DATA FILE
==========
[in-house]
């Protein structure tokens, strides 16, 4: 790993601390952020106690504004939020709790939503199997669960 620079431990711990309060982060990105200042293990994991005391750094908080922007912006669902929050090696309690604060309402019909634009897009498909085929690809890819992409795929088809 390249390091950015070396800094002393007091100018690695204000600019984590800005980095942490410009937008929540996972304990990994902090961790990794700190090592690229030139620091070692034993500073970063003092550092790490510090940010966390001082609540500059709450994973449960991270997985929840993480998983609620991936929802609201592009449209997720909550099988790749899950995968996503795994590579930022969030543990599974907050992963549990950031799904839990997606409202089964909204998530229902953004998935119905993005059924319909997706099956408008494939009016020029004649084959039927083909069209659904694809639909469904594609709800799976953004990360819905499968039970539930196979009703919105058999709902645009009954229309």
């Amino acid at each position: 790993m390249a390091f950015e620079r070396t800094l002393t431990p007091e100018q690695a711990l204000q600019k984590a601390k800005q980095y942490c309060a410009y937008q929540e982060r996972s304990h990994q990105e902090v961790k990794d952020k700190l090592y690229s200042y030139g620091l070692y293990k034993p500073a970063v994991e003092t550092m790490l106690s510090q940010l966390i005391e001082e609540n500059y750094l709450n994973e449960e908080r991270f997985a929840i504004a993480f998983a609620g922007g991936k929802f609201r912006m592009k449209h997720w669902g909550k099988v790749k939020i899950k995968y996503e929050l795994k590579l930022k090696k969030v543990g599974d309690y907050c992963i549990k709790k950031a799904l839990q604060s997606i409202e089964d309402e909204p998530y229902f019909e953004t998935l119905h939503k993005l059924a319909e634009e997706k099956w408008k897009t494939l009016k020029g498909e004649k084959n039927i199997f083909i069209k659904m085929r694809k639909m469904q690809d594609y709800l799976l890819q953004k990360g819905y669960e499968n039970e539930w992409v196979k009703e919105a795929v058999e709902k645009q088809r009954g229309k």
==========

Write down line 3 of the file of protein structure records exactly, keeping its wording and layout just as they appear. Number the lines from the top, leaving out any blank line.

């Amino acid at each position: 790993m390249a390091f950015e620079r070396t800094l002393t431990p007091e100018q690695a711990l204000q600019k984590a601390k800005q980095y942490c309060a410009y937008q929540e982060r996972s304990h990994q990105e902090v961790k990794d952020k700190l090592y690229s200042y030139g620091l070692y293990k034993p500073a970063v994991e003092t550092m790490l106690s510090q940010l966390i005391e001082e609540n500059y750094l709450n994973e449960e908080r991270f997985a929840i504004a993480f998983a609620g922007g991936k929802f609201r912006m592009k449209h997720w669902g909550k099988v790749k939020i899950k995968y996503e929050l795994k590579l930022k090696k969030v543990g599974d309690y907050c992963i549990k709790k950031a799904l839990q604060s997606i409202e089964d309402e909204p998530y229902f019909e953004t998935l119905h939503k993005l059924a319909e634009e997706k099956w408008k897009t494939l009016k020029g498909e004649k084959n039927i199997f083909i069209k659904m085929r694809k639909m469904q690809d594609y709800l799976l890819q953004k990360g819905y669960e499968n039970e539930w992409v196979k009703e919105a795929v058999e709902k645009q088809r009954g229309k």